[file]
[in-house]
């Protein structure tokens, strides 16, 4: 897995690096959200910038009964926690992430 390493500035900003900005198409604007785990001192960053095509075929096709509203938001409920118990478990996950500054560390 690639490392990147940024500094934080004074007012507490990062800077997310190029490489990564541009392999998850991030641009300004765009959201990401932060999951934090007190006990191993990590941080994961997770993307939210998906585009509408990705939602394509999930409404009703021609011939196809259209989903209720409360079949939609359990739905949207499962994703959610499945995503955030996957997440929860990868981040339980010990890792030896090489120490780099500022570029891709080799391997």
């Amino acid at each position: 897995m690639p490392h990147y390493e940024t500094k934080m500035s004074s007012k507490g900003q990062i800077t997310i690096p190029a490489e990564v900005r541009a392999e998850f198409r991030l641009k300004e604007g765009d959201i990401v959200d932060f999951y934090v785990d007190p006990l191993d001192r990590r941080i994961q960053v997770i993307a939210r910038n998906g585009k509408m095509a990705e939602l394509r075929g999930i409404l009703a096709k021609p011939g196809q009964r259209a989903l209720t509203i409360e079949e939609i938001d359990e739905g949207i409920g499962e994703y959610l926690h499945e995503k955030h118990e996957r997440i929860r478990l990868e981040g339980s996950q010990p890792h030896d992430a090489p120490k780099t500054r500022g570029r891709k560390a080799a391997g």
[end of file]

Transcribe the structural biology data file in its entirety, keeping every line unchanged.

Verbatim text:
[in-house]
């Protein structure tokens, strides 16, 4: 897995690096959200910038009964926690992430 390493500035900003900005198409604007785990001192960053095509075929096709509203938001409920118990478990996950500054560390 690639490392990147940024500094934080004074007012507490990062800077997310190029490489990564541009392999998850991030641009300004765009959201990401932060999951934090007190006990191993990590941080994961997770993307939210998906585009509408990705939602394509999930409404009703021609011939196809259209989903209720409360079949939609359990739905949207499962994703959610499945995503955030996957997440929860990868981040339980010990890792030896090489120490780099500022570029891709080799391997």
């Amino acid at each position: 897995m690639p490392h990147y390493e940024t500094k934080m500035s004074s007012k507490g900003q990062i800077t997310i690096p190029a490489e990564v900005r541009a392999e998850f198409r991030l641009k300004e604007g765009d959201i990401v959200d932060f999951y934090v785990d007190p006990l191993d001192r990590r941080i994961q960053v997770i993307a939210r910038n998906g585009k509408m095509a990705e939602l394509r075929g999930i409404l009703a096709k021609p011939g196809q009964r259209a989903l209720t509203i409360e079949e939609i938001d359990e739905g949207i409920g499962e994703y959610l926690h499945e995503k955030h118990e996957r997440i929860r478990l990868e981040g339980s996950q010990p890792h030896d992430a090489p120490k780099t500054r500022g570029r891709k560390a080799a391997g």